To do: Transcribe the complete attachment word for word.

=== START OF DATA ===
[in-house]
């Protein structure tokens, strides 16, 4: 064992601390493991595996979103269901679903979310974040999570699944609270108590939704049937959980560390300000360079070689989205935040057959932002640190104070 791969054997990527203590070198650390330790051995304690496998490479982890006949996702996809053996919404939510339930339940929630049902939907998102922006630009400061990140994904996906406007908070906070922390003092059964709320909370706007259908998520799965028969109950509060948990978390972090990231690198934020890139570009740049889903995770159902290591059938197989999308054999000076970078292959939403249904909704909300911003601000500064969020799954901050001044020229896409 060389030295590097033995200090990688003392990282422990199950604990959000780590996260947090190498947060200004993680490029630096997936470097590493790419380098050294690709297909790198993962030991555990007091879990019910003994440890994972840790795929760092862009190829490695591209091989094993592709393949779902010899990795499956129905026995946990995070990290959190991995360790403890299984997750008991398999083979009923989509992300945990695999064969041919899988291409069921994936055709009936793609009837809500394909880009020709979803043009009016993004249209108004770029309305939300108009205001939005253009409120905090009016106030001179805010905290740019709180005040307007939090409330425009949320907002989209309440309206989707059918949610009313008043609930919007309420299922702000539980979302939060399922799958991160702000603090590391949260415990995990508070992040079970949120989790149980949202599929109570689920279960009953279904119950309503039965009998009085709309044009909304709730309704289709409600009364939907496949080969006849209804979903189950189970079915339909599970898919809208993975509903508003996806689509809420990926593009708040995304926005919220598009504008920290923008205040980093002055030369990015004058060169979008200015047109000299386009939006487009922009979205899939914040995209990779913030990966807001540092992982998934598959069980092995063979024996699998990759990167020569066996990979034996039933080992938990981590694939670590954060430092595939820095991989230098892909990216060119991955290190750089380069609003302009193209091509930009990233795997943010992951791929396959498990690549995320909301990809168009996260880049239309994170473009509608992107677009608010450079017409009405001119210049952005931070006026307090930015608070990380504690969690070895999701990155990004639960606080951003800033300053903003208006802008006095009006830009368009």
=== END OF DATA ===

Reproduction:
[in-house]
């Protein structure tokens, strides 16, 4: 064992601390493991595996979103269901679903979310974040999570699944609270108590939704049937959980560390300000360079070689989205935040057959932002640190104070 791969054997990527203590070198650390330790051995304690496998490479982890006949996702996809053996919404939510339930339940929630049902939907998102922006630009400061990140994904996906406007908070906070922390003092059964709320909370706007259908998520799965028969109950509060948990978390972090990231690198934020890139570009740049889903995770159902290591059938197989999308054999000076970078292959939403249904909704909300911003601000500064969020799954901050001044020229896409 060389030295590097033995200090990688003392990282422990199950604990959000780590996260947090190498947060200004993680490029630096997936470097590493790419380098050294690709297909790198993962030991555990007091879990019910003994440890994972840790795929760092862009190829490695591209091989094993592709393949779902010899990795499956129905026995946990995070990290959190991995360790403890299984997750008991398999083979009923989509992300945990695999064969041919899988291409069921994936055709009936793609009837809500394909880009020709979803043009009016993004249209108004770029309305939300108009205001939005253009409120905090009016106030001179805010905290740019709180005040307007939090409330425009949320907002989209309440309206989707059918949610009313008043609930919007309420299922702000539980979302939060399922799958991160702000603090590391949260415990995990508070992040079970949120989790149980949202599929109570689920279960009953279904119950309503039965009998009085709309044009909304709730309704289709409600009364939907496949080969006849209804979903189950189970079915339909599970898919809208993975509903508003996806689509809420990926593009708040995304926005919220598009504008920290923008205040980093002055030369990015004058060169979008200015047109000299386009939006487009922009979205899939914040995209990779913030990966807001540092992982998934598959069980092995063979024996699998990759990167020569066996990979034996039933080992938990981590694939670590954060430092595939820095991989230098892909990216060119991955290190750089380069609003302009193209091509930009990233795997943010992951791929396959498990690549995320909301990809168009996260880049239309994170473009509608992107677009608010450079017409009405001119210049952005931070006026307090930015608070990380504690969690070895999701990155990004639960606080951003800033300053903003208006802008006095009006830009368009």